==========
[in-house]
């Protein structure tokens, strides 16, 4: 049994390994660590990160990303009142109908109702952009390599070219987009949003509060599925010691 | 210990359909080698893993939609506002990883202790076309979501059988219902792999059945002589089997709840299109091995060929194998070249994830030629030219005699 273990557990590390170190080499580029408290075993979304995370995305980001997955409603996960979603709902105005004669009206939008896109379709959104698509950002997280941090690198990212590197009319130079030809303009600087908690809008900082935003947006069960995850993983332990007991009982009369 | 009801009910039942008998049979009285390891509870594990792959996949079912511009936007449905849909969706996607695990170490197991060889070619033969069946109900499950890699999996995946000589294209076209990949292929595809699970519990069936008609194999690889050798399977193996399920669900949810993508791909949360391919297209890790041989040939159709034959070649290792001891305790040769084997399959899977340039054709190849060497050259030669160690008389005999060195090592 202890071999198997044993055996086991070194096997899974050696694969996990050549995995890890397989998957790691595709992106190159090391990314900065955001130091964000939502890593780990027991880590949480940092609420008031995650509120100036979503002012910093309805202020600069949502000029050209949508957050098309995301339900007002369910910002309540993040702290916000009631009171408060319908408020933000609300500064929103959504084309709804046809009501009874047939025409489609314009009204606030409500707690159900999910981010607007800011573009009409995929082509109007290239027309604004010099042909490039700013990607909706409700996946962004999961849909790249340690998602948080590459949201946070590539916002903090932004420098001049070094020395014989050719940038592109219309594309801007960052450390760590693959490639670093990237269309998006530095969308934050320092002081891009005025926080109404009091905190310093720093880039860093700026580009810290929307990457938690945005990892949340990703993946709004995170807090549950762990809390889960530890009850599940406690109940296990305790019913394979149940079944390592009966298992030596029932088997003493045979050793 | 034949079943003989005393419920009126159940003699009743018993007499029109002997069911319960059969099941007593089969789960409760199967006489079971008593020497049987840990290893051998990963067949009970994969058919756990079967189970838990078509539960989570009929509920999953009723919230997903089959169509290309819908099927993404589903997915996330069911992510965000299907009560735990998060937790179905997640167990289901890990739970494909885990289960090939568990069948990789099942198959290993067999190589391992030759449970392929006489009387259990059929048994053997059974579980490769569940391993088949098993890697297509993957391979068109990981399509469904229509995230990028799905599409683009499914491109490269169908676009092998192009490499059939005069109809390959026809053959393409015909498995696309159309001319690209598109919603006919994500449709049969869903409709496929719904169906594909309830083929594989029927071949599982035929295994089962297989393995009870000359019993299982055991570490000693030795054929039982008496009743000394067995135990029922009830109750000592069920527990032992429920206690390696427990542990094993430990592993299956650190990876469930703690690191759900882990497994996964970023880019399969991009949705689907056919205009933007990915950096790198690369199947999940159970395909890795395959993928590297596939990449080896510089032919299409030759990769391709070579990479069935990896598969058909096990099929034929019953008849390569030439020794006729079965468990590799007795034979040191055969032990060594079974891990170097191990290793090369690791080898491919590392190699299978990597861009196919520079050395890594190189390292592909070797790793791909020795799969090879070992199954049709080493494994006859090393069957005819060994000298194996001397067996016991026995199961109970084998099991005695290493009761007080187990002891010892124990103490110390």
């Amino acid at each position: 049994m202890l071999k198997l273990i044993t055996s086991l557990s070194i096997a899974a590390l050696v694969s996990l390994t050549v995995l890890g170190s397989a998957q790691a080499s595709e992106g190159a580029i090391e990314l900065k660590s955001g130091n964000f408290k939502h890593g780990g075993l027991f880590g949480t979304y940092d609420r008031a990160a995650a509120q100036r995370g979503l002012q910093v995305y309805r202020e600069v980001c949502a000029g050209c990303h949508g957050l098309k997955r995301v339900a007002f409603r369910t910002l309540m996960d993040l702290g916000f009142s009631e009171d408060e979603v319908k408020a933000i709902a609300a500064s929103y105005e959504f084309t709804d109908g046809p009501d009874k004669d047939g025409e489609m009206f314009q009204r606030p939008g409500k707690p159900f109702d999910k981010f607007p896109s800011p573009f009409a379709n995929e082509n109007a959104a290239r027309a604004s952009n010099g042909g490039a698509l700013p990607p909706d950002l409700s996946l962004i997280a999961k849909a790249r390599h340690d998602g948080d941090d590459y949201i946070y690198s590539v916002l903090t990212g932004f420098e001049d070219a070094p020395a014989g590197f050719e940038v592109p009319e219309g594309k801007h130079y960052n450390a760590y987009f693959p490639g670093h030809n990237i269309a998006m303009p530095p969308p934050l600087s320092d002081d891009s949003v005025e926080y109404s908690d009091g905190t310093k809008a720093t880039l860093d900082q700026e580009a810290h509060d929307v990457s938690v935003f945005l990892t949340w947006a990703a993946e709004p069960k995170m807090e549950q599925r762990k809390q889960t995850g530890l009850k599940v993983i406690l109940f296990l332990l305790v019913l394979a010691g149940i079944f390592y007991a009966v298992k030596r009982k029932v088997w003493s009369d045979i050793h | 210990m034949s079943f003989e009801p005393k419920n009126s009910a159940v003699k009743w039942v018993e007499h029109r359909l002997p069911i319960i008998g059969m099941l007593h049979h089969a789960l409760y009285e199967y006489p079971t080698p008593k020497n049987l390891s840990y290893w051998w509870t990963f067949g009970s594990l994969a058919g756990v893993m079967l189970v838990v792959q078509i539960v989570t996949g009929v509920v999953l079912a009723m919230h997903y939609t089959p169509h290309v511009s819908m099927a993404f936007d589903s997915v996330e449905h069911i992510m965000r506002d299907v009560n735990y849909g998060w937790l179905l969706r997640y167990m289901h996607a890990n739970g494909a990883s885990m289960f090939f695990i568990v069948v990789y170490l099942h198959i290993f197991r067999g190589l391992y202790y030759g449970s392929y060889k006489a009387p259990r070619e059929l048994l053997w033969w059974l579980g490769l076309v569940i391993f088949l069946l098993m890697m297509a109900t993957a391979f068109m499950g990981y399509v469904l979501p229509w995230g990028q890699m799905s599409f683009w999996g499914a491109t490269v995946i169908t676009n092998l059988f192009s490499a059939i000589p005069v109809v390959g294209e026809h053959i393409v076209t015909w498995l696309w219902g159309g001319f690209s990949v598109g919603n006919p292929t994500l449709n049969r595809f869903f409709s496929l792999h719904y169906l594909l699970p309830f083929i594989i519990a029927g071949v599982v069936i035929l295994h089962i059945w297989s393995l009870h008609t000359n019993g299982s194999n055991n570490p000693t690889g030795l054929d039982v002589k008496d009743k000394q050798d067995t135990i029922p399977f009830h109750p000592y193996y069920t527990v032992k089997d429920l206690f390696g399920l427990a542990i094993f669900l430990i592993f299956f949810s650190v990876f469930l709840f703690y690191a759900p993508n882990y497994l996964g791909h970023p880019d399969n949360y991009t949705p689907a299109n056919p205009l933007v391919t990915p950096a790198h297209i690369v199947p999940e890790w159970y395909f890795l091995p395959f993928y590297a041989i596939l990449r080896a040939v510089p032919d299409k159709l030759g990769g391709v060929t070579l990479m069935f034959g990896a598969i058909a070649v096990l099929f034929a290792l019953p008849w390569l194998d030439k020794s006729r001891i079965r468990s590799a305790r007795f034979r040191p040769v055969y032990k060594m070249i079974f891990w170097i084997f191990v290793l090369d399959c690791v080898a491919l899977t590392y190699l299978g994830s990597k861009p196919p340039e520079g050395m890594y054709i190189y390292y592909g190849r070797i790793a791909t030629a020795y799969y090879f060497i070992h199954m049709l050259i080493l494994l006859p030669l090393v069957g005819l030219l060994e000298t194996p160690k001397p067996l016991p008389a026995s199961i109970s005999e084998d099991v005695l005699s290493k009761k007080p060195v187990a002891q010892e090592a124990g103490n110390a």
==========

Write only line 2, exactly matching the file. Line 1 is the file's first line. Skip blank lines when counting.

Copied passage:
């Protein structure tokens, strides 16, 4: 049994390994660590990160990303009142109908109702952009390599070219987009949003509060599925010691 | 210990359909080698893993939609506002990883202790076309979501059988219902792999059945002589089997709840299109091995060929194998070249994830030629030219005699 273990557990590390170190080499580029408290075993979304995370995305980001997955409603996960979603709902105005004669009206939008896109379709959104698509950002997280941090690198990212590197009319130079030809303009600087908690809008900082935003947006069960995850993983332990007991009982009369 | 009801009910039942008998049979009285390891509870594990792959996949079912511009936007449905849909969706996607695990170490197991060889070619033969069946109900499950890699999996995946000589294209076209990949292929595809699970519990069936008609194999690889050798399977193996399920669900949810993508791909949360391919297209890790041989040939159709034959070649290792001891305790040769084997399959899977340039054709190849060497050259030669160690008389005999060195090592 202890071999198997044993055996086991070194096997899974050696694969996990050549995995890890397989998957790691595709992106190159090391990314900065955001130091964000939502890593780990027991880590949480940092609420008031995650509120100036979503002012910093309805202020600069949502000029050209949508957050098309995301339900007002369910910002309540993040702290916000009631009171408060319908408020933000609300500064929103959504084309709804046809009501009874047939025409489609314009009204606030409500707690159900999910981010607007800011573009009409995929082509109007290239027309604004010099042909490039700013990607909706409700996946962004999961849909790249340690998602948080590459949201946070590539916002903090932004420098001049070094020395014989050719940038592109219309594309801007960052450390760590693959490639670093990237269309998006530095969308934050320092002081891009005025926080109404009091905190310093720093880039860093700026580009810290929307990457938690945005990892949340990703993946709004995170807090549950762990809390889960530890009850599940406690109940296990305790019913394979149940079944390592009966298992030596029932088997003493045979050793 | 034949079943003989005393419920009126159940003699009743018993007499029109002997069911319960059969099941007593089969789960409760199967006489079971008593020497049987840990290893051998990963067949009970994969058919756990079967189970838990078509539960989570009929509920999953009723919230997903089959169509290309819908099927993404589903997915996330069911992510965000299907009560735990998060937790179905997640167990289901890990739970494909885990289960090939568990069948990789099942198959290993067999190589391992030759449970392929006489009387259990059929048994053997059974579980490769569940391993088949098993890697297509993957391979068109990981399509469904229509995230990028799905599409683009499914491109490269169908676009092998192009490499059939005069109809390959026809053959393409015909498995696309159309001319690209598109919603006919994500449709049969869903409709496929719904169906594909309830083929594989029927071949599982035929295994089962297989393995009870000359019993299982055991570490000693030795054929039982008496009743000394067995135990029922009830109750000592069920527990032992429920206690390696427990542990094993430990592993299956650190990876469930703690690191759900882990497994996964970023880019399969991009949705689907056919205009933007990915950096790198690369199947999940159970395909890795395959993928590297596939990449080896510089032919299409030759990769391709070579990479069935990896598969058909096990099929034929019953008849390569030439020794006729079965468990590799007795034979040191055969032990060594079974891990170097191990290793090369690791080898491919590392190699299978990597861009196919520079050395890594190189390292592909070797790793791909020795799969090879070992199954049709080493494994006859090393069957005819060994000298194996001397067996016991026995199961109970084998099991005695290493009761007080187990002891010892124990103490110390």